With particular reference to
The location of the plurality of passages 14 is dependent upon the particular application for which the body element 10 is intended. For example, with particular reference to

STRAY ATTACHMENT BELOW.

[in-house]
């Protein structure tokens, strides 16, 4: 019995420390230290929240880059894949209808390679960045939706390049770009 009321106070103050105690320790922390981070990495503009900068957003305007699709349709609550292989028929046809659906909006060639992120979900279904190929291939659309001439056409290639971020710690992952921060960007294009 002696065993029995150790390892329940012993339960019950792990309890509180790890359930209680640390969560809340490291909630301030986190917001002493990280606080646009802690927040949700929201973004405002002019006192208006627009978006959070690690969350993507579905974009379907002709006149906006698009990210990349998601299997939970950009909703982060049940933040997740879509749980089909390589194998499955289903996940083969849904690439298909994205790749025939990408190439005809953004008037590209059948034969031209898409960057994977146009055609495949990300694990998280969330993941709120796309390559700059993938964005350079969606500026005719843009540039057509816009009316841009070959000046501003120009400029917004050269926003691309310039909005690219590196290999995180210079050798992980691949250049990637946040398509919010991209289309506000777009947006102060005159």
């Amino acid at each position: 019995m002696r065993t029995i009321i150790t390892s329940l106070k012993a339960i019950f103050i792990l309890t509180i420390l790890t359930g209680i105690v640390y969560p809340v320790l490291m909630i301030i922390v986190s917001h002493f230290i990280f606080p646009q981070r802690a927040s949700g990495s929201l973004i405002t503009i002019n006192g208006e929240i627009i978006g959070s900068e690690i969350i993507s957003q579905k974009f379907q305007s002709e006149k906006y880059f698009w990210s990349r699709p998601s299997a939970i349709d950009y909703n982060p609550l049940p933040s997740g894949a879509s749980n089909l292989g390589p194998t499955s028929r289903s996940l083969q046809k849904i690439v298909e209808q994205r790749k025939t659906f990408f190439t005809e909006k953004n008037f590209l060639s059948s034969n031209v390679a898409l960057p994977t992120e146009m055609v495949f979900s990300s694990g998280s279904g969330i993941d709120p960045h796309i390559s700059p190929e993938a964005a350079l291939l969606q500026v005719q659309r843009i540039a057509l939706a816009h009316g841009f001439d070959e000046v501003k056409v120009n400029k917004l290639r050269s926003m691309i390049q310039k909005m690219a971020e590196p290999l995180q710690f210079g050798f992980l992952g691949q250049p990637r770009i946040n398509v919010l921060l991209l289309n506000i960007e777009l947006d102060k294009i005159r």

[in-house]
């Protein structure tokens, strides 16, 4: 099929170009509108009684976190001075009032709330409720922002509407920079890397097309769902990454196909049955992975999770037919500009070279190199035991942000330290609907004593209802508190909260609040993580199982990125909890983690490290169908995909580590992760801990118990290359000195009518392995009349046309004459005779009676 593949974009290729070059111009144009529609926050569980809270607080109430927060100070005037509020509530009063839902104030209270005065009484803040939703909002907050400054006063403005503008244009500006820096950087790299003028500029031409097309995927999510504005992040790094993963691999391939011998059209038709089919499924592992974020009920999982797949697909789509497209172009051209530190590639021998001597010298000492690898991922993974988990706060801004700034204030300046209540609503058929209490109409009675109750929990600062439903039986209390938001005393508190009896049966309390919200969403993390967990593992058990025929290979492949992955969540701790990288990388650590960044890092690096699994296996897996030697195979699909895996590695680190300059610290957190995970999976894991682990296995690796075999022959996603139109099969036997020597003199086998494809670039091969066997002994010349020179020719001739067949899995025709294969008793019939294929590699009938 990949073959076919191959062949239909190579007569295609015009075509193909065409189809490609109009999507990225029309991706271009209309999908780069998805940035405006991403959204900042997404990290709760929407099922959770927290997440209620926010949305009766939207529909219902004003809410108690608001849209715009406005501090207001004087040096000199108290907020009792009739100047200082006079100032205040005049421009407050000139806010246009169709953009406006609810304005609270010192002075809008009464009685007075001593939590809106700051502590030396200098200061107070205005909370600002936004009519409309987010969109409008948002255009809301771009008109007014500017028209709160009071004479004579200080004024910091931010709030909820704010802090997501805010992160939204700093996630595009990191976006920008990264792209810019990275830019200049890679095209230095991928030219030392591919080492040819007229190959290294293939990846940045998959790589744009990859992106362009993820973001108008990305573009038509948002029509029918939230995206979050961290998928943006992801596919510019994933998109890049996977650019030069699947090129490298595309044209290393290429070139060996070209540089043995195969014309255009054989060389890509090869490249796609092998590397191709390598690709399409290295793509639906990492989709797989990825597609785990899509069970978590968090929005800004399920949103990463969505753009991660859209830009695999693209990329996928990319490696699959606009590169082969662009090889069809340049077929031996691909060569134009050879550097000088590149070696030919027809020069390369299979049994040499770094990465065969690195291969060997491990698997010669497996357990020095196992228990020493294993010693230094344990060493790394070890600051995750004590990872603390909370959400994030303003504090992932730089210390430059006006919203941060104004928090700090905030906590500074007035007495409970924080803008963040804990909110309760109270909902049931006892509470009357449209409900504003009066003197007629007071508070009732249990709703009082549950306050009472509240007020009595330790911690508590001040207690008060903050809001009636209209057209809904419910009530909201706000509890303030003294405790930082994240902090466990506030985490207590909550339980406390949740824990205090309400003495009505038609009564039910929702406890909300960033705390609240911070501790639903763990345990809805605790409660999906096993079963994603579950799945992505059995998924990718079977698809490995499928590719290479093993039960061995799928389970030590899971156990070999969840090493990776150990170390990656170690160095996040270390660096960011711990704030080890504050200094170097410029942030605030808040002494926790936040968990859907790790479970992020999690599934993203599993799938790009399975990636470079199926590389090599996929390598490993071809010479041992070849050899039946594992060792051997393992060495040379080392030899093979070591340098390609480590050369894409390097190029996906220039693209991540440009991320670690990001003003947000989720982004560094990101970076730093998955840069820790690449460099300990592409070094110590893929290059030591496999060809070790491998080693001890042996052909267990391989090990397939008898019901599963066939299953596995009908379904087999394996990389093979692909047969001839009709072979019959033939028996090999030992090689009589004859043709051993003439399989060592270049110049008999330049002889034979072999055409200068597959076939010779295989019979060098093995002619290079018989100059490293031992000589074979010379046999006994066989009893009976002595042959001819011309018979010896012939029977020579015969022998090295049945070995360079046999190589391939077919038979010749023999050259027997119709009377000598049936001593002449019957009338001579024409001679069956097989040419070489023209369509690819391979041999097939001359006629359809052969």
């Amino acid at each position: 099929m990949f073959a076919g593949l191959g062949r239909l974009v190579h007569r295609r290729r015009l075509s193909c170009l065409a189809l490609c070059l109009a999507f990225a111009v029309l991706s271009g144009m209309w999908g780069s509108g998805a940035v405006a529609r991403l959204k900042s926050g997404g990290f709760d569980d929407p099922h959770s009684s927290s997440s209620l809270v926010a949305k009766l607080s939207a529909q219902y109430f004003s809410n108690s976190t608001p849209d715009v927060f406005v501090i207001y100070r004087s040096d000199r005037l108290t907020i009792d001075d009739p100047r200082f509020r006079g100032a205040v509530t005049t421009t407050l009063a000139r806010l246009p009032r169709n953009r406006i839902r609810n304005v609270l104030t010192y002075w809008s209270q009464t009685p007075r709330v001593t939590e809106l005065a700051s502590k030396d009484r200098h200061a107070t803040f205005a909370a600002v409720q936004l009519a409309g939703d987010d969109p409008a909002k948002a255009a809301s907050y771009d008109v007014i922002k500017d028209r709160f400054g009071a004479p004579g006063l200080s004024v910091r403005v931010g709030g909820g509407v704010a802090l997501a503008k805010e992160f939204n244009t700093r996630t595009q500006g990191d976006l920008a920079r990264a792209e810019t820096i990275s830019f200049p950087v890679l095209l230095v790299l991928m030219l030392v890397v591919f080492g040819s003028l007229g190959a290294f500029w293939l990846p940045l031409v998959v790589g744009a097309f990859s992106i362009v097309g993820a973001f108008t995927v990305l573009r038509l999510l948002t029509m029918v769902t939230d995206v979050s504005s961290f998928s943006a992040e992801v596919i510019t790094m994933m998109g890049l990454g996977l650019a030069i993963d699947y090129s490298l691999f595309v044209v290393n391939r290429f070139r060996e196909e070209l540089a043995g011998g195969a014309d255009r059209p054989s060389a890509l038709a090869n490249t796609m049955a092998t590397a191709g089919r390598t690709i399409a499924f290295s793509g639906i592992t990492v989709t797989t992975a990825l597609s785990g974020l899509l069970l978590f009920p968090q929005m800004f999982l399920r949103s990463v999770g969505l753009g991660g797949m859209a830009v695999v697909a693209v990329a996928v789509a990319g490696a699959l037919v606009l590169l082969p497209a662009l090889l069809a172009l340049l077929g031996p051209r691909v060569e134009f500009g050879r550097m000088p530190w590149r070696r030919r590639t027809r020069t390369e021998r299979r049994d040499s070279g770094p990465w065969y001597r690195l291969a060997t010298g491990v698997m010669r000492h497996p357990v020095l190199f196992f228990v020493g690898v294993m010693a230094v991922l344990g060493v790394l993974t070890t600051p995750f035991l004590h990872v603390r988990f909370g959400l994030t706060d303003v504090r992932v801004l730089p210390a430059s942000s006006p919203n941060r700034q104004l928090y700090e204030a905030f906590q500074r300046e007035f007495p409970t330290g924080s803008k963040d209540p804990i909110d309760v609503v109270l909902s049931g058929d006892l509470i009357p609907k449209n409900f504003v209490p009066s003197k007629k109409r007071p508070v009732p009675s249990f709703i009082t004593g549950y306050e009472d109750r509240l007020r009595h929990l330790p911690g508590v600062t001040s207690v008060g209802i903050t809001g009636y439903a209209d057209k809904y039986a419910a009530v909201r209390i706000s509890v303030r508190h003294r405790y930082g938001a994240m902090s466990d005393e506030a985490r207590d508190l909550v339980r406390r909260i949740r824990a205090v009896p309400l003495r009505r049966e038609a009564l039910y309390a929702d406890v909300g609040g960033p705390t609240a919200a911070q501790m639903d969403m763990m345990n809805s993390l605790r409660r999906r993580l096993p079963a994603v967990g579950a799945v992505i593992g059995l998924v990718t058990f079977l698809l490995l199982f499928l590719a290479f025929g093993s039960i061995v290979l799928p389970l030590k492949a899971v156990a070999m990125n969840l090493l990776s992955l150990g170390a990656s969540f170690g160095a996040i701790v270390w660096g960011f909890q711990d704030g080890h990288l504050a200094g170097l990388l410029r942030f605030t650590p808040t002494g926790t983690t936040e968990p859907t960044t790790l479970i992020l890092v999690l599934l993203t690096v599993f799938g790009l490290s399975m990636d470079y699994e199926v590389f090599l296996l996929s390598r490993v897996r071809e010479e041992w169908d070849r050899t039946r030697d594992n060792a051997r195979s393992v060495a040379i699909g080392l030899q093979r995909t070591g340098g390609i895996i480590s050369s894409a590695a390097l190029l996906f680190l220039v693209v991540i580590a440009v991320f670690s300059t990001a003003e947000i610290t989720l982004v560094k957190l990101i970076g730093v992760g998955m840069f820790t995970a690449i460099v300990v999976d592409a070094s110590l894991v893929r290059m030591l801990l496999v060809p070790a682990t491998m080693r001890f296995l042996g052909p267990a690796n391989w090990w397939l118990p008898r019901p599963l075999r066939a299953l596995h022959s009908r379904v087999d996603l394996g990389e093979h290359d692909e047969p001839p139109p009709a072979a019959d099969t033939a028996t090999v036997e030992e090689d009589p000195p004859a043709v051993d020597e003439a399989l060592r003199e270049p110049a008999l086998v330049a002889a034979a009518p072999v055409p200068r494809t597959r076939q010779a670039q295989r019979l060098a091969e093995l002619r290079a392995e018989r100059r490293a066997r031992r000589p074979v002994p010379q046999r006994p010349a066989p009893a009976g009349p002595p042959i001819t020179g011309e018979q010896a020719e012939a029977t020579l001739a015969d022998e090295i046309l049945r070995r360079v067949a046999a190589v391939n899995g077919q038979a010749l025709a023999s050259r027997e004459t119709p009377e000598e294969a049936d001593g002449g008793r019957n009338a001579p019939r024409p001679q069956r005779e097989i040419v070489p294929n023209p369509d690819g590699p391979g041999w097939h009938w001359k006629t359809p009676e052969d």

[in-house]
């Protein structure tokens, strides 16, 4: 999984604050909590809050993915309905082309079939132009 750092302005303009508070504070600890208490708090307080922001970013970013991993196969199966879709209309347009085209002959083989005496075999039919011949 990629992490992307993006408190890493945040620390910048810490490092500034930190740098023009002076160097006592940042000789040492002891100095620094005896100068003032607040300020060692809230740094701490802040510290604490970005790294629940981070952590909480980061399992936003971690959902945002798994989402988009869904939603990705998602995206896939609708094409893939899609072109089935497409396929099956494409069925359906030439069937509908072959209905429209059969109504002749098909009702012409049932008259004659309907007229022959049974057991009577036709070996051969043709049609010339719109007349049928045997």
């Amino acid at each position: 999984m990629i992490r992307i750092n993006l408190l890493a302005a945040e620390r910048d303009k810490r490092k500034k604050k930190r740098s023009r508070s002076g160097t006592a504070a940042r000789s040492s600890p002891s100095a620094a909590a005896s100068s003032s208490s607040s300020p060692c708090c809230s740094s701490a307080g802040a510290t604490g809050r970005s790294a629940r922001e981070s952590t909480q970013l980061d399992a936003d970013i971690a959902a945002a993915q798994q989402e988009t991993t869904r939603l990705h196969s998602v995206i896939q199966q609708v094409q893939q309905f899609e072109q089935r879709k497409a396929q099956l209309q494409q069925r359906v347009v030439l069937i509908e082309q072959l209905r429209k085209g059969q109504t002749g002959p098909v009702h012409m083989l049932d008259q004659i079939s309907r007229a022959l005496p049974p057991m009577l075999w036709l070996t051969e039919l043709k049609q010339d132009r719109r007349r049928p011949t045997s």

In addition to the foregoing positioning of the pores 14, both the plurality of internal cavities 12 and the plurality of pores 14 may be positioned to be discontinuous and in different circumferential or different longitudinal regions of the tubular body 20. Within a single one of the plurality of interconnected structural elements 21, the internal cavities 12 may be separated by a separation member 25, which completely subtends the internal cavity 12, divides it into discrete discontinuous internal cavities 12. The advantage of forming a plurality of discontinuous internal cavities 12 is that it permits loading of different bioactive agents into different regions of the body member 10 or tubular member 20 to isolate different regions for delivery of different bioactive agents to different sites within a body. For example, a first grouping of a plurality of internal cavities 12 and associated plurality of pores 14 may be located at a proximal end of the tubular body 20, and a second grouping of a plurality of internal cavities 12 and associated plurality of pores 14 may be located at an intermediate region of the tubular body 20, and a third grouping of a plurality of internal cavities 12 and associated plurality of pores 14 may be located at a distal end of the tubular body 20. A first bioactive agent may be loaded into the first and third grouping of a plurality of internal cavities 12, while a second bioactive agent may be loaded into the second grouping of a plurality of internal cavities 12. Where, for example, the tubular body 20 is an endoluminal stent, stent-graft or graft which is implanted post-angioplasty, the proximal and distal ends of the tubular body 20 are anchored adjacent to healthy tissue while the intermediate region of the tubular body 20 are positioned adjacent to the diseased or injured tissue. In this configuration, a first bioactive agent, such as an endothelial growth factor and/or contrast medium to impart enhanced radioopacity to the tubular body 20 may be carried in the first and third groups of a plurality of internal cavities 12 and associated pores 14, while an anticoagulant, such as heparin, may be carried in the second group of a plurality of internal cavities 12 and associated pores 14. In this manner, the tubular body has enhanced radioopacity to aid in delivery and deployment and endothelial growth factors to enhance endothelialization of the tubular body 20, while delivering an anticoagulant directly to the site of the tissue lesion.